Facebook Can Haunt You in Your Divorce

The proliferation of online social media outlets has made communicating easier than ever before. With Facebook, Twitter and other communication venues, people can catch up with friends, share their lives, and vent to an unlimited number of people with just a few keystrokes. With so much freedom for people to express themselves, it is no wonder that pictures (or posts) from Facebook are being used in divorce proceedings.

In fact, a survey of divorce attorneys conducted by the American Association of Matrimonial Attorneys revealed that an increasing number of cases involve evidence found on Facebook or some other type of social media outlet.

While there are many theories behind this phenomenon, many people believe that they are simply blowing off steam or that they create posts in jest. Others think that privacy settings protect them and that no one will ever find out about their indiscretions. The truth is, information posted on Facebook is permanent, even though the user may close their page or delete comments later. Also, posts and pictures are discoverable information since there is no discernible right of privacy in a public social media forum. As such, it can be used in a divorce proceeding.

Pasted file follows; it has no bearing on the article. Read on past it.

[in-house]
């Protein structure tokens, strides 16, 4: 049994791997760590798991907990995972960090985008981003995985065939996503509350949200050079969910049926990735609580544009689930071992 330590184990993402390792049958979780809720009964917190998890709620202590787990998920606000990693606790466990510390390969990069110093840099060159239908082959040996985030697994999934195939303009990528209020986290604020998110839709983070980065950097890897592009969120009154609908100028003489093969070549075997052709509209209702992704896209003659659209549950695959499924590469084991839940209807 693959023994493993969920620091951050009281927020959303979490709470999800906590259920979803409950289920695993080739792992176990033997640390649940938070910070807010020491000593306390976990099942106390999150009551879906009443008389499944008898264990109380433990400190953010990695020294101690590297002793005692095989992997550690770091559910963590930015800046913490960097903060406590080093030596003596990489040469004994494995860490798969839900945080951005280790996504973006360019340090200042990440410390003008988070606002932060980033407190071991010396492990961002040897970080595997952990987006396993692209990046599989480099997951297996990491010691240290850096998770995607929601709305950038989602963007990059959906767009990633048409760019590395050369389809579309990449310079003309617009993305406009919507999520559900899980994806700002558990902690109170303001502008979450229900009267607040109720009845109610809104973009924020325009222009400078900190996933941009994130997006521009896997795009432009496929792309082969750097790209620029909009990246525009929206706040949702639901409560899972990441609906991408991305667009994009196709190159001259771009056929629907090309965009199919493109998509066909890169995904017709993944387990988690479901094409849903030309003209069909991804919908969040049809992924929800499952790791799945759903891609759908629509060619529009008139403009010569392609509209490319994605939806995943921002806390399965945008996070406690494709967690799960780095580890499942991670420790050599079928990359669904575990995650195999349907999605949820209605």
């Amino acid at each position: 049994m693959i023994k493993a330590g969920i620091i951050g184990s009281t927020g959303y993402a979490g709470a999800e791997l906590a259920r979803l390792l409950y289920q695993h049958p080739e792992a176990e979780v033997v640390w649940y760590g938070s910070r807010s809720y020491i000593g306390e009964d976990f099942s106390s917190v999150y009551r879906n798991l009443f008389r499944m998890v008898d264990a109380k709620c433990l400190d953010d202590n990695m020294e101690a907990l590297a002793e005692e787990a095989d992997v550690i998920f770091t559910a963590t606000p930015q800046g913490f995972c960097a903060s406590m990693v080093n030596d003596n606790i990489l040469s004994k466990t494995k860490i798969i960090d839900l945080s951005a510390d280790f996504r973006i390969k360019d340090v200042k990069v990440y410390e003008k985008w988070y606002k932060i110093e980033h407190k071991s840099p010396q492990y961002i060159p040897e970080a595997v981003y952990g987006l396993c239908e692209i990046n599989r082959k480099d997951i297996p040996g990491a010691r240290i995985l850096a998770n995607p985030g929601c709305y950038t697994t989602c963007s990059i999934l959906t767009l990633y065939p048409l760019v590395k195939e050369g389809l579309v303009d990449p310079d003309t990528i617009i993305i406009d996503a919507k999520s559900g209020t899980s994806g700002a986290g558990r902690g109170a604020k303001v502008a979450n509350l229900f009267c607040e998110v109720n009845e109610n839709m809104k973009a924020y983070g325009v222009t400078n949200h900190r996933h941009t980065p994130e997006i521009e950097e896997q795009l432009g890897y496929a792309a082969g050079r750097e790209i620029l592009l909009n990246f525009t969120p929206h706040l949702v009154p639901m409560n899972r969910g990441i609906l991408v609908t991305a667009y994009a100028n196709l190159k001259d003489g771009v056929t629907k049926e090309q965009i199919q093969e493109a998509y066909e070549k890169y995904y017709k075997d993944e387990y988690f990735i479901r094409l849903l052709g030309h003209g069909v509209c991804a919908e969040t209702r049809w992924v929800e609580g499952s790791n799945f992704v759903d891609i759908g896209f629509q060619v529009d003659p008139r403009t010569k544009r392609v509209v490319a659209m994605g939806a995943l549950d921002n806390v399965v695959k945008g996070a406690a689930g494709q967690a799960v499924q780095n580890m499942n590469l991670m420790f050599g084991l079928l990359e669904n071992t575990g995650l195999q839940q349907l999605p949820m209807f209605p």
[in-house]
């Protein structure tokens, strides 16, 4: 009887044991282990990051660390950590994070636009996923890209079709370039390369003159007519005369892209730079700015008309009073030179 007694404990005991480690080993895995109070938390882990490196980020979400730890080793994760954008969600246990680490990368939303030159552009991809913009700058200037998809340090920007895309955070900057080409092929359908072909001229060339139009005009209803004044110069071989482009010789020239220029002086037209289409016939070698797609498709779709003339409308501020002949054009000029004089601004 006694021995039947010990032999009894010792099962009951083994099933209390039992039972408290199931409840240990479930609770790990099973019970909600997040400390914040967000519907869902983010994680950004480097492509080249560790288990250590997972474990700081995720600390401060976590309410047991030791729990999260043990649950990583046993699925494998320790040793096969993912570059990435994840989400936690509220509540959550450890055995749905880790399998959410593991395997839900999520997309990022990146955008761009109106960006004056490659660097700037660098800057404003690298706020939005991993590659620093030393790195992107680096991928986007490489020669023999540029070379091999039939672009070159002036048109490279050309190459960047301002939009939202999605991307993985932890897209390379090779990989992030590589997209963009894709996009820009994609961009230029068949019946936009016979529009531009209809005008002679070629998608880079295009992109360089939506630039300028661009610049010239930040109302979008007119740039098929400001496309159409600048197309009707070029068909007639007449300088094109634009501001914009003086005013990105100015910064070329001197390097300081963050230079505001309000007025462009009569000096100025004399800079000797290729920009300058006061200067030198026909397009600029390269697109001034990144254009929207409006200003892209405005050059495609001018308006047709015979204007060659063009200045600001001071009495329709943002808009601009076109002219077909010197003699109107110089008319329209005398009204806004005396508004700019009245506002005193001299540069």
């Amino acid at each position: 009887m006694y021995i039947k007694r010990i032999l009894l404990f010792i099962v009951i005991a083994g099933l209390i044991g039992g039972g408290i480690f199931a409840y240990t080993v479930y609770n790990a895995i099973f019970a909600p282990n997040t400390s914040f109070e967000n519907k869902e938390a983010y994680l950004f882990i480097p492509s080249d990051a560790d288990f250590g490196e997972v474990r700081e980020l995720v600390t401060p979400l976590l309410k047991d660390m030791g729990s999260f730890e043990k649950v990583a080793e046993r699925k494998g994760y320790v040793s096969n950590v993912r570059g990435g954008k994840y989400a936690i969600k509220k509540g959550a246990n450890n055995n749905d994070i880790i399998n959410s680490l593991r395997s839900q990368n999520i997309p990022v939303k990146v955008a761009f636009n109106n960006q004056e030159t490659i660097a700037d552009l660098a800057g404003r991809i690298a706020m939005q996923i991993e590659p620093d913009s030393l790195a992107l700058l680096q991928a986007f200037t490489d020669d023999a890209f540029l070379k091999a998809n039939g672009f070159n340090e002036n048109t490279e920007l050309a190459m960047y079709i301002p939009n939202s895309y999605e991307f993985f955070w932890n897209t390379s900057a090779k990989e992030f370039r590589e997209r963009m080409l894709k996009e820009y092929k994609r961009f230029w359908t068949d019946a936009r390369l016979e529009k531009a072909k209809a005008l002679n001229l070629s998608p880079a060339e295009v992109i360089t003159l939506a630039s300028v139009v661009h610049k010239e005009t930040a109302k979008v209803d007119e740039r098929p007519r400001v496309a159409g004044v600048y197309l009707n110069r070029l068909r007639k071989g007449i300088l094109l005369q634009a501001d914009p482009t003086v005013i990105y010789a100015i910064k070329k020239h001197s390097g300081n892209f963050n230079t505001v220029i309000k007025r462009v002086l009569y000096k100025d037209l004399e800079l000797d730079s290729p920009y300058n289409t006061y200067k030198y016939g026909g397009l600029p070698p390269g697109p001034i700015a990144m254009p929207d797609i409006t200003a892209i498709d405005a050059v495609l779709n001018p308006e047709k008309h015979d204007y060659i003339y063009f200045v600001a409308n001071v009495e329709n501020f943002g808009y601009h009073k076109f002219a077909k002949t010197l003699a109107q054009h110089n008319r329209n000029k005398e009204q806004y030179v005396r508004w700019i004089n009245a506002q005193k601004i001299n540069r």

The attorneys surveyed were surprised with how many incriminating pictures and statements are circulated through cyberspace. An msnbc.com report highlights a few glaring examples:

- Husband denies anger management issues but describes in his "write something about yourself" section of Facebook: "If you have the balls to get in my face, I'll kick your ass into submission."

- Mom denies in court that she smokes marijuana but posts partying, pot-smoking photos of herself on Facebook.

- Mom explains to the judge that she is diligently working on her sobriety, but husband recovers recent Facebook pictures of her dancing in a nightclub with a drink in her hand.

People facing divorce should be mindful of their Facebook pages; especially with regard to who they have friended, and when posts and pictures are added. Facebook images could be used show true examples of a person's lifestyle, as well as a timeline to chronicle their actions. This can be particularly troublesome if physical or legal custody is in dispute. Pictures of a parent in compromising situations or exercising questionable judgment can (and will) be used. Ultimately, if you don't want a judge learning about your past escapades, do not post it on Facebook.

The preceding is not intended to be legal advice. If you have questions about protecting information on social media venues, contact an experienced attorney.